Studying Aceh following the tsunami provides useful insights into the six questions underpinning disaster diplomacy. The evidence confirms conclusions from other disaster diplomacy studies, namely that disaster-related activities can have a short-term impact on diplomacy, but that over the long term non-disaster factors have a more significant influence. Additionally, most other detailed case studies have addressed inter-state conflict, whereas Aceh is an intra-state conflict. Combined with other intra-state case studies, including post-tsunami Sri Lanka, where conflict resumed irrespective of the 2004 disaster, the Aceh work provides a starting point for comparing different forms of conflict. The potential implication is that disaster diplomacy at all levels is similar, irrespective of the players involved.

In this case, much of the international involvement focused on the need for a ceasefire to allow post-tsunami aid to reach Aceh. The international community facilitated the peace talks and supported the formal EU–ASEAN effort to monitor the peace agreement (the Aceh Monitoring Mission), but the impacts of the conflict tended to be viewed as secondary to those of the tsunami. Other disaster diplomacy case studies have given limited attention to similarities or disparities in the resources provided for conflict, versus other disaster concerns in the same area.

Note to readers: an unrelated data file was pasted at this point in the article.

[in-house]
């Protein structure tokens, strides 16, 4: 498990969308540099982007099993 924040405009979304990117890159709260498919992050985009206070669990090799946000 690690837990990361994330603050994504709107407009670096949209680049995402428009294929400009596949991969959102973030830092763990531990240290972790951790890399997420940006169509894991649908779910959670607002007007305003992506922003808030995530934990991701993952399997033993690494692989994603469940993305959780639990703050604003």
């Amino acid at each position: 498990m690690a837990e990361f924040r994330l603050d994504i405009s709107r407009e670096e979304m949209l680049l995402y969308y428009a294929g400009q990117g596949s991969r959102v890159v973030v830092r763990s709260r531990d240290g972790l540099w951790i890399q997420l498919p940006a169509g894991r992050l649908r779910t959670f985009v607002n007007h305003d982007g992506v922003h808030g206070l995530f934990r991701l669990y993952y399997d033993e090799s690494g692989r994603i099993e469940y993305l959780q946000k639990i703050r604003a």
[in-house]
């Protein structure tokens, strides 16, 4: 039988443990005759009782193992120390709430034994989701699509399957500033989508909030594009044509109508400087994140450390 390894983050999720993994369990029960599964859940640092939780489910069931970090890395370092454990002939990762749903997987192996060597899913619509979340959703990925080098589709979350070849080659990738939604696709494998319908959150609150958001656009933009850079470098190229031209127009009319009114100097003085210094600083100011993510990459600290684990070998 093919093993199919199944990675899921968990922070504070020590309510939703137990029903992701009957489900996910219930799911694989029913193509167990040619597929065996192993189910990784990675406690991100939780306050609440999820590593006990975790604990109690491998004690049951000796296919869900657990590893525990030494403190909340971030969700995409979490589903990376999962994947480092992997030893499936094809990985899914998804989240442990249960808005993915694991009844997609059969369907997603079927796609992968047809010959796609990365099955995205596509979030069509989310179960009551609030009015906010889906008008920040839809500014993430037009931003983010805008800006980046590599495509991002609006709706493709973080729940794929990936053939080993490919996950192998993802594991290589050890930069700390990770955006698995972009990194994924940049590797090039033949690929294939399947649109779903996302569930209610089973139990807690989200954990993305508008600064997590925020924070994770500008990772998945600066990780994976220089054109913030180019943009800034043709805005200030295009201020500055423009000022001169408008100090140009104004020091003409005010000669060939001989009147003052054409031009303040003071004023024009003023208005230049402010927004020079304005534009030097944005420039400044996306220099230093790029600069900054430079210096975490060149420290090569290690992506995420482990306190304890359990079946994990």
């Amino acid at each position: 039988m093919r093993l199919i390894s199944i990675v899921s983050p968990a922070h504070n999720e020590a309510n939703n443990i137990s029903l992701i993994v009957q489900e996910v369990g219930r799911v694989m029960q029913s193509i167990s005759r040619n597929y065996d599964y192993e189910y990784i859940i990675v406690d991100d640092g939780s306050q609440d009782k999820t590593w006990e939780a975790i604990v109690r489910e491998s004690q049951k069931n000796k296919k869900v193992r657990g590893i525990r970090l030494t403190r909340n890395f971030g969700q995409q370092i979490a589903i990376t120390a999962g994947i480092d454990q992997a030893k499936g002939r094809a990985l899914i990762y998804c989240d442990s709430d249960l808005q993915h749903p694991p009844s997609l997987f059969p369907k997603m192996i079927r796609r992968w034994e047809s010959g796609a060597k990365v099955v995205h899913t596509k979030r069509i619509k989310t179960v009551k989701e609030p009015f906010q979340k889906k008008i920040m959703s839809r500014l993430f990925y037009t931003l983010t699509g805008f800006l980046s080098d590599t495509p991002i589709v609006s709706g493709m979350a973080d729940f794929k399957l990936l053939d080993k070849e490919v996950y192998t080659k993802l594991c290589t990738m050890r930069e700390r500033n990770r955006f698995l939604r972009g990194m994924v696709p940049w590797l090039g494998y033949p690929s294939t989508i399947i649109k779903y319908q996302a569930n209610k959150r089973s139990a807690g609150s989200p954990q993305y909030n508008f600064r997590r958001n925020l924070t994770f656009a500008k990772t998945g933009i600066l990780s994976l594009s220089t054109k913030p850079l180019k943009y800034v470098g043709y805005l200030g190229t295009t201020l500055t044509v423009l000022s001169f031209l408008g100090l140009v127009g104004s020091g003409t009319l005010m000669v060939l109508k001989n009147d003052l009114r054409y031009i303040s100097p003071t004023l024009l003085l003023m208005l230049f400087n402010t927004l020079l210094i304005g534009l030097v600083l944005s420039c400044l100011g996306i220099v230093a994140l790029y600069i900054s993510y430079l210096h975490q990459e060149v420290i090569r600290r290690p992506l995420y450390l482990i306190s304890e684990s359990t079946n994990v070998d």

The main policy implication is that disaster diplomacy studies support the established view that disaster-related activities need to be integrated into wider policies and practices, especially in the context of long-standing problems such as under-development, conflict and poor governance. Moreover, there is a need for caution regarding disaster diplomacy. Despite the popularity of the theoretical idea of disaster-induced reconciliation, especially in the media, experience suggests that it is rarely robust in practice, and has yet to form a strong basis for reducing enmity. Disaster diplomacy has significant potential, but that potential is rarely fulfilled.

Dr Ilan Kelman is a Postdoctoral Fellow at the Center for Capacity Building, National Center for Atmospheric Research (supported by the National Science Foundation), Boulder, CO. His email address is: Dr Jean-Christophe Gaillardis Maître de Conférences at the Université Joseph Fourier – Grenoble I, Grenoble, France. His email address is:

Further reading

Aceh Monitoring Mission, Memorandum of Understanding between the Government of the Republic of Indonesia and the Free Aceh Movement (Banda Aceh: Aceh Monitoring Mission, 2005).
Disaster Diplomacy website:
I. Kelman, and T. Koukis, ‘Disaster Diplomacy’, special section in Cambridge Review of International Affairs, vol. 14, no. 1, 2000.
K. E. Schulze, Between Conflict and Peace: Tsunami Aid and Reconstruction in Aceh (London: London School of Economics, 2005).
World Watch Institute, ‘Natural Disasters and Peacemaking’,